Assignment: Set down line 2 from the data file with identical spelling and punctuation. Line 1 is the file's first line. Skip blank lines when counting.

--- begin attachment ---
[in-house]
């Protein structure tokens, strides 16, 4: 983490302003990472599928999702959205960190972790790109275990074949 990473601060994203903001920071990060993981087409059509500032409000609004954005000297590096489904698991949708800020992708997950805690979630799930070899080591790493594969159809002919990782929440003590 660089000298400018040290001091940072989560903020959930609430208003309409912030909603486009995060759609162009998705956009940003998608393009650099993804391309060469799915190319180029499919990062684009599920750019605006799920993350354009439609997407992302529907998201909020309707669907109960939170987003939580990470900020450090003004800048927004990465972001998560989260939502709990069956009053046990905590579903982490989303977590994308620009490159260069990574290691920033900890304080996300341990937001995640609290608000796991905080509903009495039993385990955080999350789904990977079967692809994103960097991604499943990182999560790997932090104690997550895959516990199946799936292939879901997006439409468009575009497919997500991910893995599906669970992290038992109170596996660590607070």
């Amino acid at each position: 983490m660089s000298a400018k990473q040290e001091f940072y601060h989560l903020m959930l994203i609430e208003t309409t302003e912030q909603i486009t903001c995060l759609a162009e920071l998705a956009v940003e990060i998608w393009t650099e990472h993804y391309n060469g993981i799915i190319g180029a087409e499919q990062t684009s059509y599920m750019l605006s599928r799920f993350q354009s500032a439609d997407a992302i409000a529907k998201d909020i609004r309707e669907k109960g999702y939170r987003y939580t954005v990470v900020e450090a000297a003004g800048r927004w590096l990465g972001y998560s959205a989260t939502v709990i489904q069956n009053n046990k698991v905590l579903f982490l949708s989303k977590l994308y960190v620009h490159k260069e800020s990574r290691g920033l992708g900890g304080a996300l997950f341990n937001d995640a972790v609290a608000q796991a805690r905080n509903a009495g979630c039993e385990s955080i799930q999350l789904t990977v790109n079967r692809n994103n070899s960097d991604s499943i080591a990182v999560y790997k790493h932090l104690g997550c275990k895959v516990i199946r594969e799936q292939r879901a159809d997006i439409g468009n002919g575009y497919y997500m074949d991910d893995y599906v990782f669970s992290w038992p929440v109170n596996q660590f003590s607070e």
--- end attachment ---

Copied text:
């Protein structure tokens, strides 16, 4: 983490302003990472599928999702959205960190972790790109275990074949 990473601060994203903001920071990060993981087409059509500032409000609004954005000297590096489904698991949708800020992708997950805690979630799930070899080591790493594969159809002919990782929440003590 660089000298400018040290001091940072989560903020959930609430208003309409912030909603486009995060759609162009998705956009940003998608393009650099993804391309060469799915190319180029499919990062684009599920750019605006799920993350354009439609997407992302529907998201909020309707669907109960939170987003939580990470900020450090003004800048927004990465972001998560989260939502709990069956009053046990905590579903982490989303977590994308620009490159260069990574290691920033900890304080996300341990937001995640609290608000796991905080509903009495039993385990955080999350789904990977079967692809994103960097991604499943990182999560790997932090104690997550895959516990199946799936292939879901997006439409468009575009497919997500991910893995599906669970992290038992109170596996660590607070």